Six people have died and more than two million others spent a night huddled in storm shelters as Cyclone Bulbul smashed into the coasts of India and Bangladesh with fierce gales and torrential rains, officials said Sunday.
The cyclone packed winds of up to 120 kilometres (75 miles) per hour when it hit late Saturday, closing ports and airports in both countries.
One person was killed in India on Saturday after being struck by an uprooted tree in Kolkata while another died in a wall collapse in nearby Odisha state.
Four more were killed by falling trees in Bangladesh, local disaster management officials told AFP.
In coastal Khulna, the worst-hit district in Bangladesh, trees swayed violently and were ripped from the ground in the fierce storms, blocking roads and hampering access to the area.
Some low-lying parts of the district had flooded, disaster management minister Enamur Rahman told AFP.
Authorities said the cyclone was weakening as it moved inland.
“It has turned into a deep depression, causing heavy rainfalls,” Bangladesh weather bureau deputy chief Ayesha Khatun told AFP.
Bulbul hit the coast at the Sundarbans, the world’s largest mangrove forest which straddles both Bangladesh and India, and is home to endangered species including the Bengal tiger and the Irrawaddy dolphins.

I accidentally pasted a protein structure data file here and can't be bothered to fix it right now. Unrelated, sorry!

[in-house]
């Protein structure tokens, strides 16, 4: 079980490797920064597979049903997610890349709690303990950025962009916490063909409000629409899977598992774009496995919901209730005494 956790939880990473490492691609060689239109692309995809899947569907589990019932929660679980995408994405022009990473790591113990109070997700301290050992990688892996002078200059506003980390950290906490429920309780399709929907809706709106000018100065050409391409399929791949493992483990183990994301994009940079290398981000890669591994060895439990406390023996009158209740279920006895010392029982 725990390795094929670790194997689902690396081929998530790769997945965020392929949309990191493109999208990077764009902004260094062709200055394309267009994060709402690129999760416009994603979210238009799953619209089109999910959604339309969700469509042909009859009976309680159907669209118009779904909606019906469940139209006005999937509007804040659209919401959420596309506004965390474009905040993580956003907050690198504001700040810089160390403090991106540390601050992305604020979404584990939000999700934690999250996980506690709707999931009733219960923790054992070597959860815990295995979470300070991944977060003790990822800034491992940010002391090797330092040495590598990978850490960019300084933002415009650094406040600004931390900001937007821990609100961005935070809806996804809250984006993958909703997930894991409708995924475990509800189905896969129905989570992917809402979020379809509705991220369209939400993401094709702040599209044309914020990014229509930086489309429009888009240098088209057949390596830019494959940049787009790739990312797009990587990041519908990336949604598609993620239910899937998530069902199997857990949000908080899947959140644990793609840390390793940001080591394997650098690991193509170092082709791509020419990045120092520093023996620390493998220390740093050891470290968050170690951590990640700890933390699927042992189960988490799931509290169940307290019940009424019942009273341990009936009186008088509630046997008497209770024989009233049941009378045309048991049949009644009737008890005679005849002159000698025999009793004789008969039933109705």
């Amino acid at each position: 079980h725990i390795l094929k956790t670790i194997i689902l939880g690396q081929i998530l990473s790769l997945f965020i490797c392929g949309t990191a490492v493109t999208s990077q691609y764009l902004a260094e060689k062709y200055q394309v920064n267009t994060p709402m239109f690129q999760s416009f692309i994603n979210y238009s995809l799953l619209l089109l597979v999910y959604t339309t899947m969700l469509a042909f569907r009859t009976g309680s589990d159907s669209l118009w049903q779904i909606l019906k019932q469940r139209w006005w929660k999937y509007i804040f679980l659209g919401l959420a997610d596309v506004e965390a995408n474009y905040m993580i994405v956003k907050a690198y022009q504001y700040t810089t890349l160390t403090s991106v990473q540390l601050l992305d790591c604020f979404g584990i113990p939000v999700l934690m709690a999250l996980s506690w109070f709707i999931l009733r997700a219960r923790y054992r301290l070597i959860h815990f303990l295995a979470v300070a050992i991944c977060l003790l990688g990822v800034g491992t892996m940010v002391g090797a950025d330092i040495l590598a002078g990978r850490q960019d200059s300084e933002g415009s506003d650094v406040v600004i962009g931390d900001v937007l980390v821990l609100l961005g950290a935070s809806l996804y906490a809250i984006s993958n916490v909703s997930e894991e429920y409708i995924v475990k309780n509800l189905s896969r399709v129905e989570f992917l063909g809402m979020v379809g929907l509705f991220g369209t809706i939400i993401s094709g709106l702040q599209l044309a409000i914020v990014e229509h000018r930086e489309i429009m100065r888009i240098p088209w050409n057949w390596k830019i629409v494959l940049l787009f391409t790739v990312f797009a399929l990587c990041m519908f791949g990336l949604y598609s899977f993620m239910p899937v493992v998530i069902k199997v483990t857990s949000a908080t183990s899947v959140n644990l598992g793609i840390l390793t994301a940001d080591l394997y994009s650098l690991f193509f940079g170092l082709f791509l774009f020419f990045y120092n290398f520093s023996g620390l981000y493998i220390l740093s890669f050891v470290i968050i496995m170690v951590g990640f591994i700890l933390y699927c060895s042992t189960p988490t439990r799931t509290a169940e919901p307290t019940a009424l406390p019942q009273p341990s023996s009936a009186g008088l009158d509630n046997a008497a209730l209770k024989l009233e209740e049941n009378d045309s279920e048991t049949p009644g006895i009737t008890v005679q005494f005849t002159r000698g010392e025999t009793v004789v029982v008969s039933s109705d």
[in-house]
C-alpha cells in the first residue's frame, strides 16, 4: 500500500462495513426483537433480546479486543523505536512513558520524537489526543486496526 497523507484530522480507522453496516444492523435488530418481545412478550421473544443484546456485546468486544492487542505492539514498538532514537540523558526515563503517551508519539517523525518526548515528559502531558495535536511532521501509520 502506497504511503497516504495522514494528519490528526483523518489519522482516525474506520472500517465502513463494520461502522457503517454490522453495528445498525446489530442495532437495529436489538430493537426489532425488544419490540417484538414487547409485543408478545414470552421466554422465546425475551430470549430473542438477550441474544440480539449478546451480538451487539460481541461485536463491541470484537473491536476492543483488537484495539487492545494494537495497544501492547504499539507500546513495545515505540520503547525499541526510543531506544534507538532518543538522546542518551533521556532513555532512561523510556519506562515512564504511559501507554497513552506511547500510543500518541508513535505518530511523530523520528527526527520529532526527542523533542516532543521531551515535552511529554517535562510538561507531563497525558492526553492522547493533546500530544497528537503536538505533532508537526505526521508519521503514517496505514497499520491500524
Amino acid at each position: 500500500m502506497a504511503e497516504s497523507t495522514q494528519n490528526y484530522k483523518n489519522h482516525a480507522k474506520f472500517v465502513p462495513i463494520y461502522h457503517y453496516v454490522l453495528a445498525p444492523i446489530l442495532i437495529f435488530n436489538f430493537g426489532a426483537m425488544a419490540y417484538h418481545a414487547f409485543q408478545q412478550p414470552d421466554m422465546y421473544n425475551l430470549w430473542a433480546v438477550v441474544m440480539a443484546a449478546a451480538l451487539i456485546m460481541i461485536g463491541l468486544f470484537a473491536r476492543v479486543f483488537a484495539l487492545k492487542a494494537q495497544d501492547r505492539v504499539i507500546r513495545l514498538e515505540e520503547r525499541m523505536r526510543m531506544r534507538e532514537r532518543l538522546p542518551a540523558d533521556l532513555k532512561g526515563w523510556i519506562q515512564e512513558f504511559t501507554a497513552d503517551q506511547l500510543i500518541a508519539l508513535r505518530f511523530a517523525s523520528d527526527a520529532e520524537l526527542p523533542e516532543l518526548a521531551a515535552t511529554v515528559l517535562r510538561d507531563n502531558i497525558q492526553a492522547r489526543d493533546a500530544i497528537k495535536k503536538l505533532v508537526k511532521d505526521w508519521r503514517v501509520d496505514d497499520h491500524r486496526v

The mangroves shielded the coast from the storm’s full impact, Khatun said.
More than two million people across Bangladesh were relocated to cyclone shelters.
Troops were sent to coastal districts while tens of thousands of volunteers went door-to-door and used loudspeakers to urge people to evacuate their villages.
“We spent the night with another 400 people,” said Ambia Begum, who arrived at a shelter in the port town of Mongla late Saturday along with her family.
“I am worried about my cattle and the straw roof of my house. I could not bring them here. Allah knows what is happening there,” the 30-year-old mother of three told AFP.
Around 1,500 tourists were stranded on St Martin’s island off southeast Bangladesh after boat services were cancelled.
In India, some 60,000 people were evacuated from their homes while flights in and out of Kolkata airport were suspended for 12 hours.
Bangladesh’s low-lying coast, home to 30 million people, and India’s east are regularly battered by cyclones that leave a trail of destruction.
While the frequency and intensity of the storms have increased, partly due to climate change, the death tolls have come down because of faster evacuations and the building of thousands of coastal shelters.
Cyclone Fani was the most powerful storm to hit the area in years when it struck in May, killing 12 people.
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